Posted on Dec 27, 2019, 3 p.m.
70% or more of patients arriving at the hospital for an emergency intervention for a serious heart attack have not been previously diagnosed with heart disease. Heart attacks arrive acutely and often with no warning, but the disease process building up to that point is typically slower and a chronic one; typically being caused by an arterial blockage that starves heart muscle of oxygen and blood flow over time.
Atherosclerosis is the cause of the blockage in most cases, which is scarring of blood vessels due to inflammation and damage caused by smoking, bad cholesterol, diabetes, high blood pressure, and family history/genetics factors.
If risk factors are not controlled the scarring process over time will lead to the arteries becoming increasingly narrow, and eventually calcium deposits will build within the athereosclerotic scar. Calcium is a marker for maturing atherosclerosis, X-rays do not penetrate these deposits very well so on a CT scan or X-ray healthy bones and diseased arteries appear white.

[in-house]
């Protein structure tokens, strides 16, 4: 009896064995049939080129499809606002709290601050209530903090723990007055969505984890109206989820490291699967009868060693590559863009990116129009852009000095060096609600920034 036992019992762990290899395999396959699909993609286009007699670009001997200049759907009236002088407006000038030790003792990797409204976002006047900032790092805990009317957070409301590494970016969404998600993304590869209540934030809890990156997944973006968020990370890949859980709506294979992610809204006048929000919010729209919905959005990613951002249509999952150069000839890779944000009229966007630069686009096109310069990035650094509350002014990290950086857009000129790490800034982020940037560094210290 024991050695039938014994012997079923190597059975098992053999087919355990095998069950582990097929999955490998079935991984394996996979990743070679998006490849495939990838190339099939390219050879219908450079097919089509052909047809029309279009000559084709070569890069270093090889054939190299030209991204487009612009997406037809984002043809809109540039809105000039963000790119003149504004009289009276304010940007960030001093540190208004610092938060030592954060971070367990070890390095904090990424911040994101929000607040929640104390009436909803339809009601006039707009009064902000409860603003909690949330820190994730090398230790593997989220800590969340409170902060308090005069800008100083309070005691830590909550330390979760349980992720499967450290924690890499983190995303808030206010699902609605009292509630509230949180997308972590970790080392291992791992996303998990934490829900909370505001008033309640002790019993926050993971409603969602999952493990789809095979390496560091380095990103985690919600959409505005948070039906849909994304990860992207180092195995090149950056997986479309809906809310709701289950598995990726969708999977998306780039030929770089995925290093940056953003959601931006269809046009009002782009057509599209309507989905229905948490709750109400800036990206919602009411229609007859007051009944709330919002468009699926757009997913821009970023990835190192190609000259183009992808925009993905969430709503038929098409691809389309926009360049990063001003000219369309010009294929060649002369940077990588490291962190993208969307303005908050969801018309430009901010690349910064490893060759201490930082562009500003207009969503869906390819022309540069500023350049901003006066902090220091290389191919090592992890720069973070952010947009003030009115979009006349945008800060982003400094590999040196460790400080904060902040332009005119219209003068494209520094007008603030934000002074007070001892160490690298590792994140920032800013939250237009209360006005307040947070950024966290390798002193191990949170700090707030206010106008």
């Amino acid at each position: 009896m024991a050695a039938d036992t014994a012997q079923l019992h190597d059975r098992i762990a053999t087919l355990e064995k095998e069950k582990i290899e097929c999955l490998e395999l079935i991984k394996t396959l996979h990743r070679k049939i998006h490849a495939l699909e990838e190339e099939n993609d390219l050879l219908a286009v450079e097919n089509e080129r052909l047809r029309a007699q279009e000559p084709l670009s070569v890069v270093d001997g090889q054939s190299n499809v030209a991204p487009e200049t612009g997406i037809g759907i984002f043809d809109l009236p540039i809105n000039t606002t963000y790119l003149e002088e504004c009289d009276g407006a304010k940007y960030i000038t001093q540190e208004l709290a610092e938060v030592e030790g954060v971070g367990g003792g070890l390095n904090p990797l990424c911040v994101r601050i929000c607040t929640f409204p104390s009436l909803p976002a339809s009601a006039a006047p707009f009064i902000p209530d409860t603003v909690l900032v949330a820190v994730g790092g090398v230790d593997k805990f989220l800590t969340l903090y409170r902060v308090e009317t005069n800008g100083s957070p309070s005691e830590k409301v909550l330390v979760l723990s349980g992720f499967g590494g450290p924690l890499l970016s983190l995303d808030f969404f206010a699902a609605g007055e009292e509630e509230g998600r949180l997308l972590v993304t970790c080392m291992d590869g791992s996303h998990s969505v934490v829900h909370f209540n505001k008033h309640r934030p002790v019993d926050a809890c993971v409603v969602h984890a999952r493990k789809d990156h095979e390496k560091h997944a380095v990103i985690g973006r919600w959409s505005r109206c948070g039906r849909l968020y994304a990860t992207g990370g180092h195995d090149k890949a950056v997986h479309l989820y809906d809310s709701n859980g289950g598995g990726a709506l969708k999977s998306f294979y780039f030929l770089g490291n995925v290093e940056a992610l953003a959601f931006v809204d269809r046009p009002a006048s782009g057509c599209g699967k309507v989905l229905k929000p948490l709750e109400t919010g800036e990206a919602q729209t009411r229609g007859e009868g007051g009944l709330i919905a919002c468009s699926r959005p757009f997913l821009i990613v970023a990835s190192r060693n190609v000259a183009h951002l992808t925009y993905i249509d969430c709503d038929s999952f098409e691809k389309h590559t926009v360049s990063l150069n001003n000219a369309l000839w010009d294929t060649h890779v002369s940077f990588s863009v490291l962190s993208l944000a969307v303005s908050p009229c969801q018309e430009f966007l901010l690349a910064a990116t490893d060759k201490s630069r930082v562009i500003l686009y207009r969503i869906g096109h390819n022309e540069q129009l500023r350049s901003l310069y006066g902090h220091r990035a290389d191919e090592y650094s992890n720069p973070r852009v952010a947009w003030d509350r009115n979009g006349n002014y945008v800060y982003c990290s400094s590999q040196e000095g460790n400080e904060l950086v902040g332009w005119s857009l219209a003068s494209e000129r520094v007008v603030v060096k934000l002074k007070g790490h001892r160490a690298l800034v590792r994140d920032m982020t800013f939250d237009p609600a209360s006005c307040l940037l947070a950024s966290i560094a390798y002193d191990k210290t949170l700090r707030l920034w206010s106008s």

CAC screening utilizes CT scans to help determine whether any arteries are blocked, while this is not a new test it is increasingly being recognized as an important tool for helping to determine which patients have more advanced atherosclerotic cardiovascular disease as well as those that are at the highest risk of experiencing a heart attack or stroke.
Recently the American College of Cardiology/American Heart Association released an updated guideline that recommends utilizing coronary artery calcium screening for those who have borderline or intermediate risk of ASCVD as determined by an ASCVD risk factor tool. There are a number of these tools that use various risk factors to calculate the likelihood of experiencing a heart attack or stroke within the next 10 years, but this is a probability not a certainty. High risk is greater than 20%, intermediate risk is between 7.5-20%, borderline risk is between 5-7.5%, and low risk is less than 5% risk.